The Killer Angels: Top Ten Quotes

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  1. In this place at last a man could stand up free of the past, free of tradition and blood ties and the curse of royalty and become what he wished to become.&rdquo

    p. 29 These are the thoughts of Colonel Joshua Lawrence Chamberlain, commander of the Twentieth Maine regiment, as he ponders how he is going to explain to the 120 mutineers the cause they are fighting for.
  2. “What we are fighting for is our freedom from the rule of what is to us a foreign government. That’s all we want and that’s what this war is about. We established this country in the first place with strong state governments just for that reason, to avoid a central tyranny—”

    p. 70 Brigadier General James Kemper speaks to Freemantle at Longstreet’s camp, explaining to the Englishman that the war is not about slavery but another principle altogether.
  3.  “We drift blindly toward a great collision.”

    p.83 This is General Lee’s thought before the battle begins. He means that he does not have exact information about where or how strong the enemy is. 
  4. "Well, John, we held the ground.”

    Alone at night after the first day of battle, Buford looks up at the stars and speaks to the dead John Reynolds. Reynolds was killed within minutes of arriving at Gettysburg in support of Buford. Buford admired Reynolds and is also proud of the fact that the Union forces held their ground against the rebel assault.
  5. “The experiment doesn’t work. Give them fifty years, and all that equality rot is gone. Here they have that same love of the land and of tradition, of the right form, of breeding, in their horses, their women. Of course slavery is a bit embarrassing, but that, of course, will go. But the point is they do it all exactly as we do in Europe.”

    pp. 173-74 The Englishman Fremantle speaks. The experiment he refers to is the northern experiment with democracy. Fremantle is a supporter of the South, which in its emphasis on tradition reminds him of England.
  6. “No two things on earth are equal or have an equal chance, not a leaf nor a tree. There’s many a man worse than me, and some better, but I don’t think race or country matters a damn. What matters is justice.” p. 188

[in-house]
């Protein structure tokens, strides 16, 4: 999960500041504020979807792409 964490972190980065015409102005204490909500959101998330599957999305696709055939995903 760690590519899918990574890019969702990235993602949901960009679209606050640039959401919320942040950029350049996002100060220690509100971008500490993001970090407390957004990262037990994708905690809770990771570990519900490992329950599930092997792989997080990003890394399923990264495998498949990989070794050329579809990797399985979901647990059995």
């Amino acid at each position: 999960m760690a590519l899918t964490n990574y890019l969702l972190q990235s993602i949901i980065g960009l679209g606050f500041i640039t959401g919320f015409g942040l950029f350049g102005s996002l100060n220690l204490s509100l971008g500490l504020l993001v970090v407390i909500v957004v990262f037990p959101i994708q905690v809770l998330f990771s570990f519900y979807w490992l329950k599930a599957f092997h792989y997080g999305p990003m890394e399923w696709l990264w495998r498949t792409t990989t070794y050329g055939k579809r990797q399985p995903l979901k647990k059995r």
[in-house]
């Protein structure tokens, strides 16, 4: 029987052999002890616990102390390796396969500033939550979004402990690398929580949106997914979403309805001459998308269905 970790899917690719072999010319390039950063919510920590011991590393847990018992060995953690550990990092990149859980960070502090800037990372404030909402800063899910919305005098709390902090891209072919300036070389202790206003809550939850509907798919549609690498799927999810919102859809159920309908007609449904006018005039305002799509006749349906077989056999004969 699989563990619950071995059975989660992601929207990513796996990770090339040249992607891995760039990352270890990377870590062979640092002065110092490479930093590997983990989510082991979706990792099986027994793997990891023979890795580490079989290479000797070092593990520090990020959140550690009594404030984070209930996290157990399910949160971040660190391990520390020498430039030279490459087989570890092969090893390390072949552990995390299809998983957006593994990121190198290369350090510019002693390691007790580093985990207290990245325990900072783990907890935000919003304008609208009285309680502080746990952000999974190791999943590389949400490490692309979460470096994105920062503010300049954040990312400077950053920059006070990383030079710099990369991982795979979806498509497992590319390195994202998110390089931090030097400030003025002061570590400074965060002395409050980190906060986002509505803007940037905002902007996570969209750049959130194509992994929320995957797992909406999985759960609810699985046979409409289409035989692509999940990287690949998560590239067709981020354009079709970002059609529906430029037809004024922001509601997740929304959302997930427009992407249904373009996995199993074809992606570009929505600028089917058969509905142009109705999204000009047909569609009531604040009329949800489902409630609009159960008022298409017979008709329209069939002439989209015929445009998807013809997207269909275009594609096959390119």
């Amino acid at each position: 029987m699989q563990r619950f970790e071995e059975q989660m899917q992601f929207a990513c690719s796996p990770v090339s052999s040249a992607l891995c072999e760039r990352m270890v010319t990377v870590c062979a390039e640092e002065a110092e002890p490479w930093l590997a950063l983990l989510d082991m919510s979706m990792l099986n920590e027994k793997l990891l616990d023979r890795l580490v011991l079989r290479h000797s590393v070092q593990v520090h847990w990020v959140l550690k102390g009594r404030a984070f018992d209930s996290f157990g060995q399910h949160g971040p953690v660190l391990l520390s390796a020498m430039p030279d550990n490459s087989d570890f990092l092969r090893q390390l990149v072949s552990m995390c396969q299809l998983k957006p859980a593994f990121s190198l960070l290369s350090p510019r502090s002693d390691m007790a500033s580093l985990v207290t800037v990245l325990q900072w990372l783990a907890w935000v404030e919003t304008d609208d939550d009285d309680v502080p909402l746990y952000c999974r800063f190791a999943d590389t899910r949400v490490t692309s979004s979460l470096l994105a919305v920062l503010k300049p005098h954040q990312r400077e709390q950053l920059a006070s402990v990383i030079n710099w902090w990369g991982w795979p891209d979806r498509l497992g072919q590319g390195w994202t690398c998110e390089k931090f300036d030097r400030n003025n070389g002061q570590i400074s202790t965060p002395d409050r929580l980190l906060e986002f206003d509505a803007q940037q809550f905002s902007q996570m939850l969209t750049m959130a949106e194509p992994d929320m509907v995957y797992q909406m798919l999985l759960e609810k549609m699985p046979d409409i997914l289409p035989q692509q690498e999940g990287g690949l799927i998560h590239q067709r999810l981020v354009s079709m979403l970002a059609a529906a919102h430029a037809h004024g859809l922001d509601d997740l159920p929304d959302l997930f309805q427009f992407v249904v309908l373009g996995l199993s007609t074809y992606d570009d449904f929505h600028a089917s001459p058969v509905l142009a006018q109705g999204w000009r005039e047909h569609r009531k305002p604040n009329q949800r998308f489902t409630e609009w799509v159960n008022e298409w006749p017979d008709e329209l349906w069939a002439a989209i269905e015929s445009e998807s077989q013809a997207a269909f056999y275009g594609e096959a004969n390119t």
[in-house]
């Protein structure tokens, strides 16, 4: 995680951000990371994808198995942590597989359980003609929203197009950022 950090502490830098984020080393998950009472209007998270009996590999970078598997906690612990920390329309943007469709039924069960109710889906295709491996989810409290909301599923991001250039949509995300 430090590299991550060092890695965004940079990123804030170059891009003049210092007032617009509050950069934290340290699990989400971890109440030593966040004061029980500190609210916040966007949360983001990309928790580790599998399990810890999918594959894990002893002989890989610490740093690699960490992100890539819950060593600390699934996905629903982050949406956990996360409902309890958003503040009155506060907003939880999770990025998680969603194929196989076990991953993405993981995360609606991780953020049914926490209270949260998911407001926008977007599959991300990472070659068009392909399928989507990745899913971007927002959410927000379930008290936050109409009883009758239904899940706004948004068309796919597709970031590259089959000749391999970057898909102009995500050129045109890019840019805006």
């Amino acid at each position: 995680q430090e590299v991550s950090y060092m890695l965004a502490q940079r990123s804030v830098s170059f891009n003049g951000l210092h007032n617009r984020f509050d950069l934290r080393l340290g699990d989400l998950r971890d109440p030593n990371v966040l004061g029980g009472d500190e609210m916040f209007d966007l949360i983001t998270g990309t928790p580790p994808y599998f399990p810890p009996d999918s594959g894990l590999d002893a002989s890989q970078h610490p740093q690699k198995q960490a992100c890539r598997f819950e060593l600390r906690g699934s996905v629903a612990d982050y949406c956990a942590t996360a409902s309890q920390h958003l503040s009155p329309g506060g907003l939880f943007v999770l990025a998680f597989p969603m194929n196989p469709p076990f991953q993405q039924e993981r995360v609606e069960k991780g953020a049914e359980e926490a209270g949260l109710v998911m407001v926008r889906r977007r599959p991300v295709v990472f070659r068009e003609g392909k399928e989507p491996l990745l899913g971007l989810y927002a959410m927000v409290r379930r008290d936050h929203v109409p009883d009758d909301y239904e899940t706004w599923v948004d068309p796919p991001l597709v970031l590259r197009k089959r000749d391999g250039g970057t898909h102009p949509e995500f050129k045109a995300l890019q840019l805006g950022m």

Private Buster Kilrain speaks to Colonel Chamberlain. He supports the Northern cause and has no time for inherited titles or traditions. He thinks people should be  judged on their merits,  not on who their father happens to be.
  7. “Fix bayonets! Charge! He leaped down from the boulder, still screaming, his voice beginning to crack and give, and all around him his men were roaring animal screams, and he saw the whole Regiment rising and pouring over the wall and beginning to bound down through the dark bushes, over the dead and dying and wounded, hats coming off, hair flying, mouths making sounds, one man firing as he ran, the last bullet, last round.”

    p. 241 Colonel Joshua Chamberlain sets in motion the famous bayonet charge of the Twentieth Maine that routed the Confederates.
  8. “Tomorrow we will attack an enemy that outnumbers us, an enemy that outguns us, and enemy dug in on the high ground, and . . . if we win that one it will not be because of the tactics or because we are great strategists, or because there is anything even remotely intelligent about the war at all. It will be a bloody miracle.”

    p. 267 Longstreet speaks to Fremantle the night before Pickett’s Charge. He disagrees with Lee’s decision to attack the center of the Union line.
  9. “All right now, boys, for your wives, your sweethearts, for Virginia! At route step, forward, ho!”

    p. 342 Armistead inspires his men at the beginning of Pickett’s Charge, on the final day of the battle.
  10. “General Lee, I have no Division.”

    >p. 354These words are spoken by General Pickett after his division has suffered huge casualties in Pickett’s Charge. He is speaking to Lee, who has just ordered him to reform his division.

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